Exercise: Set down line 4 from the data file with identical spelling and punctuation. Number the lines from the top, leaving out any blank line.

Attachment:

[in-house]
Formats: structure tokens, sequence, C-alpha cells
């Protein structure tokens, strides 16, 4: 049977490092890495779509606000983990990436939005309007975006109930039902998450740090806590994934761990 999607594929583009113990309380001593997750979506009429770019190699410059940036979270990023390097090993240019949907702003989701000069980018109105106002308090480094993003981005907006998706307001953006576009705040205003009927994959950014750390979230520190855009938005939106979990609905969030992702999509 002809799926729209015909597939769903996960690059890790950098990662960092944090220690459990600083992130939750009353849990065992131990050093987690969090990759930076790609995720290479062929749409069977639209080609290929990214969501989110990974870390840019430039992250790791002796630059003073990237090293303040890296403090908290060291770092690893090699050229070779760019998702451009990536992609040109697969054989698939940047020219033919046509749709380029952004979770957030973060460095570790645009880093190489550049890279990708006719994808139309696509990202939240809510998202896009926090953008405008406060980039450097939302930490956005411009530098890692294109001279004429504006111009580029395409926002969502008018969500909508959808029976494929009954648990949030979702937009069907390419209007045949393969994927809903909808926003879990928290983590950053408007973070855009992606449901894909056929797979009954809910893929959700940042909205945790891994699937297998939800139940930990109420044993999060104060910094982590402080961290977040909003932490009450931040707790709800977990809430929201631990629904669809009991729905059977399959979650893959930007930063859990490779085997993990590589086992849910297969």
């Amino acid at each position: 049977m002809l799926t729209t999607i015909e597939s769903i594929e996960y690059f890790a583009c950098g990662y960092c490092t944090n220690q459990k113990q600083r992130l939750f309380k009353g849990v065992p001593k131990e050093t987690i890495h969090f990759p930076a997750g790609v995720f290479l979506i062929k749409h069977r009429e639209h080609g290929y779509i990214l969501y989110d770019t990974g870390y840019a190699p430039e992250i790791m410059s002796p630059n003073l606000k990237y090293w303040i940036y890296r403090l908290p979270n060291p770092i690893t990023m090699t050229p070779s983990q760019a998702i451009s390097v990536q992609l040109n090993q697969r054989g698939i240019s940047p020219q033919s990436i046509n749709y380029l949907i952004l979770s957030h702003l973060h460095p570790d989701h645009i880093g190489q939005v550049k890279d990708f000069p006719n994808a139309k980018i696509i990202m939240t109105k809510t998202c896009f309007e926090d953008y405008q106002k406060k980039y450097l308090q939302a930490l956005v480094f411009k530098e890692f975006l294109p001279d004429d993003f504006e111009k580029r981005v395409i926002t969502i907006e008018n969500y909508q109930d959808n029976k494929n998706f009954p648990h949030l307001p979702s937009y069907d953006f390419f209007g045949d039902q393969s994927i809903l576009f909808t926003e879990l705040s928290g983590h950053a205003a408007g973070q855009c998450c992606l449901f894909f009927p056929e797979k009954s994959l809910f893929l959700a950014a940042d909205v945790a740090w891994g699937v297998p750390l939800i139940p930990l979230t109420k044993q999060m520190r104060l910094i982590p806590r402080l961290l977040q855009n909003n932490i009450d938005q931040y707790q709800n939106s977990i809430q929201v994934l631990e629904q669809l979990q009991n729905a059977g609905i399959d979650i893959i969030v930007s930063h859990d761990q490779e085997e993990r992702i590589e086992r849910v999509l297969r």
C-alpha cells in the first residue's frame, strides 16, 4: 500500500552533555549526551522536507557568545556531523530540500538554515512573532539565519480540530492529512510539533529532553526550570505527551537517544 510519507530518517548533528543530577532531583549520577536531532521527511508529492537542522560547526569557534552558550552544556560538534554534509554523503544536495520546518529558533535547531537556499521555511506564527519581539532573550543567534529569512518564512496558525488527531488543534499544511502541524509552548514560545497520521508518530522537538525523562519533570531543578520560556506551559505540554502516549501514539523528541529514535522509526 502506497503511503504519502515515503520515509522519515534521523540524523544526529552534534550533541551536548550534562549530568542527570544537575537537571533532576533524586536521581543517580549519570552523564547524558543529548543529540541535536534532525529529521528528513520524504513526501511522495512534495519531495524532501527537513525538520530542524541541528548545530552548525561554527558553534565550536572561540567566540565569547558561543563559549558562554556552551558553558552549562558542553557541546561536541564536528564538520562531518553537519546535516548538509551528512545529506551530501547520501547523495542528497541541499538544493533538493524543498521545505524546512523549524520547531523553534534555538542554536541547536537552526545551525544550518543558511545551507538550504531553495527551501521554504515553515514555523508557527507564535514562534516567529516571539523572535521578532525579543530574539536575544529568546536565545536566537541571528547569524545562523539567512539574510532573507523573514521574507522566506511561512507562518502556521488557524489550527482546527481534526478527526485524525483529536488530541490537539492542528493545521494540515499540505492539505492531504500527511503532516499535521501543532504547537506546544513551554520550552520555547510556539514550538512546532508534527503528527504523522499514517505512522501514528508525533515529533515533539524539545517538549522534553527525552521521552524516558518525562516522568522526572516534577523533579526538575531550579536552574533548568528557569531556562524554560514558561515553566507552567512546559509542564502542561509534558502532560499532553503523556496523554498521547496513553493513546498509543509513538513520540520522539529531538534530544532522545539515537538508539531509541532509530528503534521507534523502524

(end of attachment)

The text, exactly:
């Amino acid at each position: 049977m002809l799926t729209t999607i015909e597939s769903i594929e996960y690059f890790a583009c950098g990662y960092c490092t944090n220690q459990k113990q600083r992130l939750f309380k009353g849990v065992p001593k131990e050093t987690i890495h969090f990759p930076a997750g790609v995720f290479l979506i062929k749409h069977r009429e639209h080609g290929y779509i990214l969501y989110d770019t990974g870390y840019a190699p430039e992250i790791m410059s002796p630059n003073l606000k990237y090293w303040i940036y890296r403090l908290p979270n060291p770092i690893t990023m090699t050229p070779s983990q760019a998702i451009s390097v990536q992609l040109n090993q697969r054989g698939i240019s940047p020219q033919s990436i046509n749709y380029l949907i952004l979770s957030h702003l973060h460095p570790d989701h645009i880093g190489q939005v550049k890279d990708f000069p006719n994808a139309k980018i696509i990202m939240t109105k809510t998202c896009f309007e926090d953008y405008q106002k406060k980039y450097l308090q939302a930490l956005v480094f411009k530098e890692f975006l294109p001279d004429d993003f504006e111009k580029r981005v395409i926002t969502i907006e008018n969500y909508q109930d959808n029976k494929n998706f009954p648990h949030l307001p979702s937009y069907d953006f390419f209007g045949d039902q393969s994927i809903l576009f909808t926003e879990l705040s928290g983590h950053a205003a408007g973070q855009c998450c992606l449901f894909f009927p056929e797979k009954s994959l809910f893929l959700a950014a940042d909205v945790a740090w891994g699937v297998p750390l939800i139940p930990l979230t109420k044993q999060m520190r104060l910094i982590p806590r402080l961290l977040q855009n909003n932490i009450d938005q931040y707790q709800n939106s977990i809430q929201v994934l631990e629904q669809l979990q009991n729905a059977g609905i399959d979650i893959i969030v930007s930063h859990d761990q490779e085997e993990r992702i590589e086992r849910v999509l297969r």